Unofficially, it may be surmised that this is not the real Saudi concern. They know that any nuclear accord will be so tightly conditioned with technical restrictions that the Iranians have no chance of weaponising their nuclear program. The Iranians have also consistently said they have no intention of building a bomb out of religious ethics, articulated time and time again by the country’s Supreme Leader Ayatollah Khamenei.
What the Saudis and the other Gulf Arab rulers are concerned about is that the sanctions relief that may come with a nuclear settlement will boost Iran’s regional position, from the development of its already prodigious economy and from the normalised interaction with neighbouring countries.
The Gulf Arabs are claiming that Iran will use this anticipated regional growth in its influence to sow more destabilisation and terrorism in other countries. That’s rich, of course, coming from the Wahhabi House of Saud and its acolytes who have been fuelling Al Qaeda-linked terrorists in Iraq, Syria, Lebanon and Libya over the past four years.
Obama indulged this Arab obsession with Iran as a «state sponsor of terrorism» when he said ahead of the US-GCC summit: «Iran clearly engages in dangerous and destabilising behaviour in different countries across the region. Iran is a state sponsor of terrorism… the Gulf countries are right to have concerns.»
For its part, Iran responded angrily to Obama’s rhetoric, saying that it was «hypocritical» and aimed at «appeasing» Arab despots.
Obama’s indulgent rhetoric aside, the telling upshot is that Washington did not go as far as integrating the Gulf Arab states into a formal military alliance with the US, as they had demanded.
A White House spokesman described such a treaty as «too complex» for the Middle East. What that translates into is that it is too complex an arrangement to sell to the other American client-regime – Israel, which has an ironclad US commitment to always have a military edge over its neighbours, even if they are pro-Western puppets, as in the Gulf sheikhdoms.
The danger is that the perennially insecure Saudi rulers will view Obama’s shortfall on a full military pact as a further sign of treachery, whereby Washington is intending to undercut them by doing a political deal with Iran at the P5+1 forum.
What the Saudis and the other Arab monarchs fear as «Iranian destabilisation» is the destabilising effect of a relatively democratic government in Iran being able to pursue normal relations with the region, without being continually painted as a pariah. A nuclear deal at the P5+1 would give Iran space to develop normally in the region. But that dynamic is anathema to the Persian Gulf monarchies, who rule with an iron-fist over cowering subjects. Those subjects may be more inclined to agitate for the greater democratic freedoms that are available to Iranian citizens. This is the «destabilising» effect of Iran that the Saudi rulers and their Arab allies fear most, not the much-hyped concerns of «Iranian-inspired subversion».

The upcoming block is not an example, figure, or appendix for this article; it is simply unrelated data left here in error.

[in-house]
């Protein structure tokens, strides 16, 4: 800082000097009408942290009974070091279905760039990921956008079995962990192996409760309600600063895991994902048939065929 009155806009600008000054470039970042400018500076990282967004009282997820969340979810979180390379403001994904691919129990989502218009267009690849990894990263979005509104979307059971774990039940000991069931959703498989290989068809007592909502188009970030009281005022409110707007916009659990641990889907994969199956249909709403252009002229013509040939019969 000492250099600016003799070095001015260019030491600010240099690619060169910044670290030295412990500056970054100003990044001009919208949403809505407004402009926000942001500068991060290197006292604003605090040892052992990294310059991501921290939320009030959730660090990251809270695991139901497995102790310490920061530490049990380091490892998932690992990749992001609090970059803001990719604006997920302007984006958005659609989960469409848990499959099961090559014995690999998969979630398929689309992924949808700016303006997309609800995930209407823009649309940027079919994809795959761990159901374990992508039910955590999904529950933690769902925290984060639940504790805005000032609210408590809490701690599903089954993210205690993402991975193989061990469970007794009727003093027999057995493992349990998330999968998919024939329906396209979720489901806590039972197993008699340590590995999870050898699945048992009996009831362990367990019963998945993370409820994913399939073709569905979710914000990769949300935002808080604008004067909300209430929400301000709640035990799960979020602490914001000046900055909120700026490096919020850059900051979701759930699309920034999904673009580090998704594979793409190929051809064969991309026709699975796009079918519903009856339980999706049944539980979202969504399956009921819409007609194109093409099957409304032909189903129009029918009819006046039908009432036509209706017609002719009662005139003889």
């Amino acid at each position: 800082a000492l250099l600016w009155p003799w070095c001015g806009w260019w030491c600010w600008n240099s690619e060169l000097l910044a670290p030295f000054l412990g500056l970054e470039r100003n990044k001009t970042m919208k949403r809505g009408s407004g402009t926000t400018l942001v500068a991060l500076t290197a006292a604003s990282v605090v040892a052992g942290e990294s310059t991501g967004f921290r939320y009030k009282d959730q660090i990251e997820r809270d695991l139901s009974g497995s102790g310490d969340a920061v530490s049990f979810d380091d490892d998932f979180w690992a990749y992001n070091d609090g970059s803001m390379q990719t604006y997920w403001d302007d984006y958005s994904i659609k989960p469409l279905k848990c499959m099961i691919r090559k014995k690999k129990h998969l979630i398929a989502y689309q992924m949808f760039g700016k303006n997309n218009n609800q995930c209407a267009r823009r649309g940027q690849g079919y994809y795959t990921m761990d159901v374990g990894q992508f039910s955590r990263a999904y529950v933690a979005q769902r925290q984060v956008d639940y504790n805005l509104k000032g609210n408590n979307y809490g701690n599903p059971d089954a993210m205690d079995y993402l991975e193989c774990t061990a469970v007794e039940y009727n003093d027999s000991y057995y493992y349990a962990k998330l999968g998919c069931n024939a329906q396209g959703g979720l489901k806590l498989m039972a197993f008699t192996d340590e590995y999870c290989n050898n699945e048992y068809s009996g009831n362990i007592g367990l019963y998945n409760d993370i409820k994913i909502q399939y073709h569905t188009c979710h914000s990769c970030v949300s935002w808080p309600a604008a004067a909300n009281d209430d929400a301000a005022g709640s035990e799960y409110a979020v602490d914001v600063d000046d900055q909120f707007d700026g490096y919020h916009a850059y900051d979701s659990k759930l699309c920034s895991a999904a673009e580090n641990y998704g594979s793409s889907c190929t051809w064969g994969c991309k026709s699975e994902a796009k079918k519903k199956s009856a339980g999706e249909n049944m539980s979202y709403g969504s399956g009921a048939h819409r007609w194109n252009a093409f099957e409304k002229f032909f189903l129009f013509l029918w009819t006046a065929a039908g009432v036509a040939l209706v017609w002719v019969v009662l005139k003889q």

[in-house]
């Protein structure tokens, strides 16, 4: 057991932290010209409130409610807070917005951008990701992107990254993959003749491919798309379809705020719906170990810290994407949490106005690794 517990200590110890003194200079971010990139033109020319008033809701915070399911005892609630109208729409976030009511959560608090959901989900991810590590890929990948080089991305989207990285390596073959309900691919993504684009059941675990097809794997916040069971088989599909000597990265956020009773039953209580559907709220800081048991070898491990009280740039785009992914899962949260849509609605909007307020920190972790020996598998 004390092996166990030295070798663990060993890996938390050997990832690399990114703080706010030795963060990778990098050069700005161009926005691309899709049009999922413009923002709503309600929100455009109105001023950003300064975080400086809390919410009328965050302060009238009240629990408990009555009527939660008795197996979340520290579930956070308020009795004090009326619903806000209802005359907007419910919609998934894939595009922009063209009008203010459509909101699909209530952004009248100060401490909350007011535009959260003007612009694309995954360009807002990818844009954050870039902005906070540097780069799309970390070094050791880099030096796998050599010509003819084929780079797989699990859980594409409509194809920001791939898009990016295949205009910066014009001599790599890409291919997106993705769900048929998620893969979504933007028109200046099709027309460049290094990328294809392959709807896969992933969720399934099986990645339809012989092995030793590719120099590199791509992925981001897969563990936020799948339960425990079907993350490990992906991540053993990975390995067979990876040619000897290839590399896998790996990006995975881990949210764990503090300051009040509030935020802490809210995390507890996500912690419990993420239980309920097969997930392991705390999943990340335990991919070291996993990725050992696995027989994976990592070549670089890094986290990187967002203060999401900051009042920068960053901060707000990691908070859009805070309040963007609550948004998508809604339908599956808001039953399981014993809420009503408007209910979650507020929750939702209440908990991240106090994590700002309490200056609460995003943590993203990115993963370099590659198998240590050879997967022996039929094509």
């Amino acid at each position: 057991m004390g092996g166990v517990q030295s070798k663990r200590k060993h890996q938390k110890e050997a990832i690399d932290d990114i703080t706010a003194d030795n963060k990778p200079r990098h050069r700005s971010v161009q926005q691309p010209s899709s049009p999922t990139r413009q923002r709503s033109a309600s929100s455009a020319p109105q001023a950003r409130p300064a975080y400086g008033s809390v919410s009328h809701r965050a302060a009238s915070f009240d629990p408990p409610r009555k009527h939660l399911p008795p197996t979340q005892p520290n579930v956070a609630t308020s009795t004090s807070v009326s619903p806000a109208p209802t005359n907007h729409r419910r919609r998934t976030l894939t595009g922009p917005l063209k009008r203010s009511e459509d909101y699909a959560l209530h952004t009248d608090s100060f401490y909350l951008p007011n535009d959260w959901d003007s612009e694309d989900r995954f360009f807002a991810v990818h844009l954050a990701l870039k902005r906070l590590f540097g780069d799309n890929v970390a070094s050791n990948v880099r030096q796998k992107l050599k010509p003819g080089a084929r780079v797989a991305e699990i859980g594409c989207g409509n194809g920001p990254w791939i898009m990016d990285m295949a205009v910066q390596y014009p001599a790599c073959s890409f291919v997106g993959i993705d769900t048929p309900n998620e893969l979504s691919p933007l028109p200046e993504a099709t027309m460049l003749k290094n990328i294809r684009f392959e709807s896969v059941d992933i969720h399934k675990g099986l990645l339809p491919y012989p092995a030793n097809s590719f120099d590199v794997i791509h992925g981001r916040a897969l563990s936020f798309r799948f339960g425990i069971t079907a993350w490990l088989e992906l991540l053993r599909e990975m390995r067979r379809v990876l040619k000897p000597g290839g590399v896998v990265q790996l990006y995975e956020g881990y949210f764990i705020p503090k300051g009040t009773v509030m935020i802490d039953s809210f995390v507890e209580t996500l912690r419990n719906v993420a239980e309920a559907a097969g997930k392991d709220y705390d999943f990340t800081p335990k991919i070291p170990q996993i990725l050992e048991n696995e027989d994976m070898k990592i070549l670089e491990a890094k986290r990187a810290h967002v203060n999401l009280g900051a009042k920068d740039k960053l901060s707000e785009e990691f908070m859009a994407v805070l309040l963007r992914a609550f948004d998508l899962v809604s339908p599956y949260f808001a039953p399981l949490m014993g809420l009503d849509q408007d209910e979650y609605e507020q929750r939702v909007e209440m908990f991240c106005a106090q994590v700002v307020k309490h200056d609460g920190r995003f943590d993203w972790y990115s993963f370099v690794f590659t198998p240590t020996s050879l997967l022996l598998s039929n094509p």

The Saudi-led military attack on Yemen is a case in point. The operation, which began on March 26, is said to be in response to «Iranian-backed Houthi rebels» taking over the country. Again, there is negligible evidence to substantiate this contention. Iran and the Houthis deny any such link, although Tehran has afforded diplomatic support and is sending humanitarian aid to the crisis-torn country.
But it seems significant that the Saudi-led Arab coalition – comprising the GCC monarchs, Egypt, Jordan, Morocco and North Sudan – began bombing Yemen one week before the signing of the P5+1 nuclear framework accord in Lausanne on April 2.
It is arguable that the Saudis opted to launch a war in Yemen – embellished with bombastic claims of «Iranian subversion» – precisely in order to undermine the P5+1 negotiations.
Washington has so far paid lip-service to Saudi claims of Iranian malfeasance in Yemen and the Pentagon has given military support to the Arab coalition bombing that country.
However, that commitment from Washington may not be enough to satisfy the Saudi apprehensions over the possible nuclear agreement with Iran. That Obama declined to meet Arab demands this week for a full military umbrella comprising US and GCC forces may only fuel their chagrin and mistrust even further.
Escalating the war in Yemen may be the Saudi option of trying to force Washington’s hand over Iran.
As the Asharq Al-Aswat newspaper noted, with a tone of petulance: «The US wants to have its cakes and eat it. It seeks to have distinguished relations with the Gulf and Iran at the same time.»
In other words, for the intransigent, insecure Persian Gulf monarchs, there is not an inch for any accommodation with Iran, no matter how incipient that move toward accommodation may be.
Yemen could be the desperate way for the Saudis to blow the P5+1 negotiations.
An Iranian civilian cargo ship bearing 2,500 tonnes of humanitarian aid and medical teams is due to dock in Yemen in the coming days. The vessel has first to pass through the Gulf of Aden and Red Sea – waters infested with Saudi and American warships, as well as Saudi F-15 warplanes scouring the sky above. Iran has already warned in no uncertain terms that any interference in the passage of its aid ship would constitute an act of war, which Iran will respond to.
Saudi rulers, with a Machiavellian streak, will be weighing up their options to do just that.